As widely reported this morning:
Child poverty on the rise in New Zealand again – report
The latest annual Child Poverty Monitor report has found 305,000 children in 2014 were living in poverty, a 17 per cent rise from 2013’s 260,000.
After taking into account housing costs, that figure is the highest it has been since 2005 and reverses the trend of the last few years.
2005 was the year that the last Labour government introduced Working For Families, and sent child poverty on a downward trend for a few years.
The statistics are also significantly worse compared to decades ago, with 29 per cent of children now in poverty, compared to just 15 per cent in 1984.
“No matter how you measure poverty, everything points to things being far tougher than they were 30 years ago. That’s not right in a country like ours and it’s not fair,” Children’s Commissioner Russell Wills said.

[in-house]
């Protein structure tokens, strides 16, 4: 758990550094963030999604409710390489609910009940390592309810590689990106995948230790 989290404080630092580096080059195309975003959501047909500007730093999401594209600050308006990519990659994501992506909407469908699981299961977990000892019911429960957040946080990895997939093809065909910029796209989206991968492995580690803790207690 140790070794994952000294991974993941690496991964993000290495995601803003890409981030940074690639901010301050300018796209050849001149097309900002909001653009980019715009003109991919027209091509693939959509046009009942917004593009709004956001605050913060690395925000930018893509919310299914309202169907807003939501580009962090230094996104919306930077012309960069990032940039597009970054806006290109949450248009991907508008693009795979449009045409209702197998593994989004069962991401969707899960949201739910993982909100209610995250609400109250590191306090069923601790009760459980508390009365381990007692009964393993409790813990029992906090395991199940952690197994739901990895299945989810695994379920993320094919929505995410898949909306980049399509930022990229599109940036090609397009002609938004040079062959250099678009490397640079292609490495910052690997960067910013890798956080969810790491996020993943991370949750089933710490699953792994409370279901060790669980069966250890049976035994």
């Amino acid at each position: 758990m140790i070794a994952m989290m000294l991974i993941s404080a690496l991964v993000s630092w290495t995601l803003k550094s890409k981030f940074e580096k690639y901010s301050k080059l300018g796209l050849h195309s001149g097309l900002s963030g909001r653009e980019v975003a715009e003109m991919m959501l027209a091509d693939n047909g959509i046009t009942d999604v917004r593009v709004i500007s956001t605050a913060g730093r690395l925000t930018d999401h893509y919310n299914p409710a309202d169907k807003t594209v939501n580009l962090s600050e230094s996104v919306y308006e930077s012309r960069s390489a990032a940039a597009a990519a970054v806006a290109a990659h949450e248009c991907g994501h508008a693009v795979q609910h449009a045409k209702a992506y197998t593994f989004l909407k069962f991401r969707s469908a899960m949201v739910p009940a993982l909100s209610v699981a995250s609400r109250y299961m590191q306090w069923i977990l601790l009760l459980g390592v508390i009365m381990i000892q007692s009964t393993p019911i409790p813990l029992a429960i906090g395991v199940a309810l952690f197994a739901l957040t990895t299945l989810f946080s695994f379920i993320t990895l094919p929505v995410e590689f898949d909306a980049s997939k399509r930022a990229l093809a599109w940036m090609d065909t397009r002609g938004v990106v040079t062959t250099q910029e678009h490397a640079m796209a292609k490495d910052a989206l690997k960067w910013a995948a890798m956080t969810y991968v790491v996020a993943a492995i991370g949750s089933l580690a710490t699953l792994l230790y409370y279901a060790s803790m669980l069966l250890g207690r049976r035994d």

Thank you neoliberal reforms. From The Herald:
Nearly one in three New Zealand children ‘living in poverty’
“Child poverty – it’s not choice.” That’s the message that outgoing Children’s Commissioner Dr Russell Wills wants to spread through social media in a challenge to Government policy.
His latest annual Child Poverty Monitor, out today, says children living in households earning below 60 per cent of the median household income after housing costs, have almost doubled from 15 per cent of all children in 1984 to 29 per cent last year. Children hospitalised with poverty-related illnesses more than doubled in the 1990s and have increased further in the recent recession.
Political scientist Dr Bryce Edwards said the message was “a beautiful contrast” with Prime Minister John Key’s claim in 2011 that “anyone on a benefit actually has a lifestyle choice”.
“It has a double meaning,” he said. “It’s not ‘choice’, meaning it’s not a good thing. It’s also not the children’s choice.”